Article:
Requirements made on displays naturally change depending on the given applications. For smartphones high resolution is a must as this is the only way to picture a complete keyboard. If a bigger user interface is available as in a car or on ticket vending machines at stations, for example, fewer but larger pixels are required. After all, the display must respond to user “commands” regardless of whether their hands are big or small, with or without gloves. The same also applies to building façades where display glass is used. According to Schott ultra-thin glass below 250 micrometres is of particular interest to the automotive industry since glass in this thickness is both lightweight and extremely robust. So as to consume as little fuel as possible while driving cars must not become too heavy. In other words: every gram counts. Furthermore, this glass type allows convex and concave geometries just as it does for curved D shapes.
When valuable displays are to be protected and undesired reflections to be minimised at the same time, Schott offers an anti-reflective glass with anti-interference coating on one or both sides. The special coating design of this glass type prevents optical reflections as caused by sunlight or artificial light. Such a contrast-enhancing characteristic has a particularly positive impact on display boards and other high-resolution displays.
Visible fingerprints are a nuisance with touch screens time and again. The glass automatically appears unhygienic and does not necessarily invite users to touch it. However, manufacturers have also come up with innovative solutions here. There is a coating that permanently combines anti-reflective and oleophobic properties – meaning it repels the greasiness of the skin.
Monitors with glass surfaces are also used to convey advertising messages and information visually and dynamically in stores or malls – referred to as Digital Signage by experts. Here Pilkington offers a product that can be used equally well in both commercial and private buildings. When switched off the information screen looks like a simple mirror. But as soon as it is activated the image is projected through the glass. This glass, which can also be equipped with a touch functionality, is very easy to handle, transport and process, by the vendor’s accounts. Due to the resilience of its pyrolytic coating it does not lose its functionality over time either, thereby giving the product unlimited durability.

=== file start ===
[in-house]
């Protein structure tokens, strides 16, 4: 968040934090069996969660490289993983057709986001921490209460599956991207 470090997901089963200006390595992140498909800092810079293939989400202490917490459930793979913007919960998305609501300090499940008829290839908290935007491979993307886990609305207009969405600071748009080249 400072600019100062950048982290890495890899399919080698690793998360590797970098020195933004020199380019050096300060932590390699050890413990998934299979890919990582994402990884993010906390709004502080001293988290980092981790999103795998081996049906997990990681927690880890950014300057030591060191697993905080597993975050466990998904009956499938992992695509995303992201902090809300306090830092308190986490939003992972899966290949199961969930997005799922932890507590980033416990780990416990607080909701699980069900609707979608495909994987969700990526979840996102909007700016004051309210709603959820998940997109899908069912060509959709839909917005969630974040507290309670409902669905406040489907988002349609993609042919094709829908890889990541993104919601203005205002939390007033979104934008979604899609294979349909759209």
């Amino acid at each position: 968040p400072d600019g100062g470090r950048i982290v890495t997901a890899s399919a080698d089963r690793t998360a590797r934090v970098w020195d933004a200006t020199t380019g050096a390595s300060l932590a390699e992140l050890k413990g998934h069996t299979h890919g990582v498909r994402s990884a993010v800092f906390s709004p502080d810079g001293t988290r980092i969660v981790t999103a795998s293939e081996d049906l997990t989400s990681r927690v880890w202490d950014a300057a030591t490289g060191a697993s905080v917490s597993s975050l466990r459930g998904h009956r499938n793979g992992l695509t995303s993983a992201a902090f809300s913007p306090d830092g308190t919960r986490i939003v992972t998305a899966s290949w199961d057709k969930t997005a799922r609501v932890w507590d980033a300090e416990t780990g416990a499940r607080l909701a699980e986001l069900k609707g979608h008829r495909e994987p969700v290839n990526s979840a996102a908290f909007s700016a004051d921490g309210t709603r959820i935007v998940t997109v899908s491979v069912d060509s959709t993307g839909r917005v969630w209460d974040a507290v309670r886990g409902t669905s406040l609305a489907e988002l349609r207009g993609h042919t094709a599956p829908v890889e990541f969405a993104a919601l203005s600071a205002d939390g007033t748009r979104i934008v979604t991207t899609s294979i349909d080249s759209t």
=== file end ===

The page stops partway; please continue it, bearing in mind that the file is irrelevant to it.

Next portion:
Proving a highlight at this year’s trade fair will definitely be the two-day expert conference Function meets Glass, which already kicks off on 22 October at CCD Ost and will be continued in Hall 10 on 23 October. This exclusive technology forum is designed first and foremost to address the persons responsible for research and product developments at companies. With this Forum Messe Düsseldorf deliberately bridges the gap between theory and practice because the technologies presented in theory can be experienced live just a few metres away in the exhibition halls.
A line-up of high-calibre speakers will present technical innovations, properties and areas of application for glass. These areas of application will not only open up new markets but also call for high-precision adapted glass finishing technologies. The speakers representing the required systems technology as well as functional glass finishing will be available for the equally high-calibre expert audience to answer questions.
Even concrete products will be presented to the audience in these lectures. Dr. Wilma Dewald of Volkswagen will be talking about surface technologies for the control elements of tomorrow’s cars.
The last technical conference in 2016 was attended by over 120 delegates from 22 countries. This year organisers expect an even higher turnout. With this conference Messe Düsseldorf underscores not only the high international attendance of glasstec 2018 but also the paramount importance of glass as a material used in many different industries such as the automotive, communications or also entertainment industries.